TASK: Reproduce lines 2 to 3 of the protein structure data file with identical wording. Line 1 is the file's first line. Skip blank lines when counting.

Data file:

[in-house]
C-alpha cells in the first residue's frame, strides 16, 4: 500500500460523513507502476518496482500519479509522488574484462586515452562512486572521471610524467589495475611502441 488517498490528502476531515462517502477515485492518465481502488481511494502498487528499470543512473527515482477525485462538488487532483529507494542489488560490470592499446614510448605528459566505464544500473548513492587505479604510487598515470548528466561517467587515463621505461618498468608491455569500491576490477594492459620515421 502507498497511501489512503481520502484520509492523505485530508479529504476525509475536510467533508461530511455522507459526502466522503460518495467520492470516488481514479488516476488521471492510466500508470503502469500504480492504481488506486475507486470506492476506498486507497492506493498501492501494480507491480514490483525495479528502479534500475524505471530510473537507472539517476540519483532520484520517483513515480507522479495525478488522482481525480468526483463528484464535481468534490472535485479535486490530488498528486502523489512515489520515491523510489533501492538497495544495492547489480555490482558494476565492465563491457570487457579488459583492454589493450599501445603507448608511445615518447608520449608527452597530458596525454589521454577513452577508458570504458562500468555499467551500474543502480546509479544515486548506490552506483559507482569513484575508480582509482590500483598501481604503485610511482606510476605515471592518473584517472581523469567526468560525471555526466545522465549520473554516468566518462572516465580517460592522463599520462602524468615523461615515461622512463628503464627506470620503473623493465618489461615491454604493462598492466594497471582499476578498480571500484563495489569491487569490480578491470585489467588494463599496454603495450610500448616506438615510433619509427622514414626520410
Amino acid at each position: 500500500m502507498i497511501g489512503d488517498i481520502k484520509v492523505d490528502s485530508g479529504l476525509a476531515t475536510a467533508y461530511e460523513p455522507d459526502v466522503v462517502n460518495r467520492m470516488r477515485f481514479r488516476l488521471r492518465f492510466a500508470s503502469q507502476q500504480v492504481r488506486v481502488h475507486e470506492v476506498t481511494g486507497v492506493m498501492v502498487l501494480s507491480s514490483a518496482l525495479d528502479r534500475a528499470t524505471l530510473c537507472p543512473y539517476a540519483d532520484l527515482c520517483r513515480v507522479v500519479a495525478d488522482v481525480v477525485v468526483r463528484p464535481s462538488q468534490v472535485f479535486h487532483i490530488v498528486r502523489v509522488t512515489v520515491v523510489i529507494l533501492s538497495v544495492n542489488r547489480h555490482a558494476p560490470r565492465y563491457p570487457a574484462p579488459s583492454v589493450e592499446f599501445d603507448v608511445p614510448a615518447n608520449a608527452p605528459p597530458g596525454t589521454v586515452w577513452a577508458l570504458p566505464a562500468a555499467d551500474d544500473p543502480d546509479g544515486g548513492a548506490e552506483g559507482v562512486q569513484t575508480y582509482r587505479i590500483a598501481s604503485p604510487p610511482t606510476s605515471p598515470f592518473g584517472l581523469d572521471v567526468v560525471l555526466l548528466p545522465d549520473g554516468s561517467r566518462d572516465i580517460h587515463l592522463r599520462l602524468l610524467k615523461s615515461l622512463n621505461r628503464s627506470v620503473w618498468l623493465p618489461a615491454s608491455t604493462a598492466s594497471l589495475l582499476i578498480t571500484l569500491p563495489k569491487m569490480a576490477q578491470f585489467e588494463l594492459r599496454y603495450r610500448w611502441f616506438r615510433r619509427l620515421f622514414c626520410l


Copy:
C-alpha cells in the first residue's frame, strides 16, 4: 500500500460523513507502476518496482500519479509522488574484462586515452562512486572521471610524467589495475611502441 488517498490528502476531515462517502477515485492518465481502488481511494502498487528499470543512473527515482477525485462538488487532483529507494542489488560490470592499446614510448605528459566505464544500473548513492587505479604510487598515470548528466561517467587515463621505461618498468608491455569500491576490477594492459620515421 502507498497511501489512503481520502484520509492523505485530508479529504476525509475536510467533508461530511455522507459526502466522503460518495467520492470516488481514479488516476488521471492510466500508470503502469500504480492504481488506486475507486470506492476506498486507497492506493498501492501494480507491480514490483525495479528502479534500475524505471530510473537507472539517476540519483532520484520517483513515480507522479495525478488522482481525480468526483463528484464535481468534490472535485479535486490530488498528486502523489512515489520515491523510489533501492538497495544495492547489480555490482558494476565492465563491457570487457579488459583492454589493450599501445603507448608511445615518447608520449608527452597530458596525454589521454577513452577508458570504458562500468555499467551500474543502480546509479544515486548506490552506483559507482569513484575508480582509482590500483598501481604503485610511482606510476605515471592518473584517472581523469567526468560525471555526466545522465549520473554516468566518462572516465580517460592522463599520462602524468615523461615515461622512463628503464627506470620503473623493465618489461615491454604493462598492466594497471582499476578498480571500484563495489569491487569490480578491470585489467588494463599496454603495450610500448616506438615510433619509427622514414626520410
Amino acid at each position: 500500500m502507498i497511501g489512503d488517498i481520502k484520509v492523505d490528502s485530508g479529504l476525509a476531515t475536510a467533508y461530511e460523513p455522507d459526502v466522503v462517502n460518495r467520492m470516488r477515485f481514479r488516476l488521471r492518465f492510466a500508470s503502469q507502476q500504480v492504481r488506486v481502488h475507486e470506492v476506498t481511494g486507497v492506493m498501492v502498487l501494480s507491480s514490483a518496482l525495479d528502479r534500475a528499470t524505471l530510473c537507472p543512473y539517476a540519483d532520484l527515482c520517483r513515480v507522479v500519479a495525478d488522482v481525480v477525485v468526483r463528484p464535481s462538488q468534490v472535485f479535486h487532483i490530488v498528486r502523489v509522488t512515489v520515491v523510489i529507494l533501492s538497495v544495492n542489488r547489480h555490482a558494476p560490470r565492465y563491457p570487457a574484462p579488459s583492454v589493450e592499446f599501445d603507448v608511445p614510448a615518447n608520449a608527452p605528459p597530458g596525454t589521454v586515452w577513452a577508458l570504458p566505464a562500468a555499467d551500474d544500473p543502480d546509479g544515486g548513492a548506490e552506483g559507482v562512486q569513484t575508480y582509482r587505479i590500483a598501481s604503485p604510487p610511482t606510476s605515471p598515470f592518473g584517472l581523469d572521471v567526468v560525471l555526466l548528466p545522465d549520473g554516468s561517467r566518462d572516465i580517460h587515463l592522463r599520462l602524468l610524467k615523461s615515461l622512463n621505461r628503464s627506470v620503473w618498468l623493465p618489461a615491454s608491455t604493462a598492466s594497471l589495475l582499476i578498480t571500484l569500491p563495489k569491487m569490480a576490477q578491470f585489467e588494463l594492459r599496454y603495450r610500448w611502441f616506438r615510433r619509427l620515421f622514414c626520410l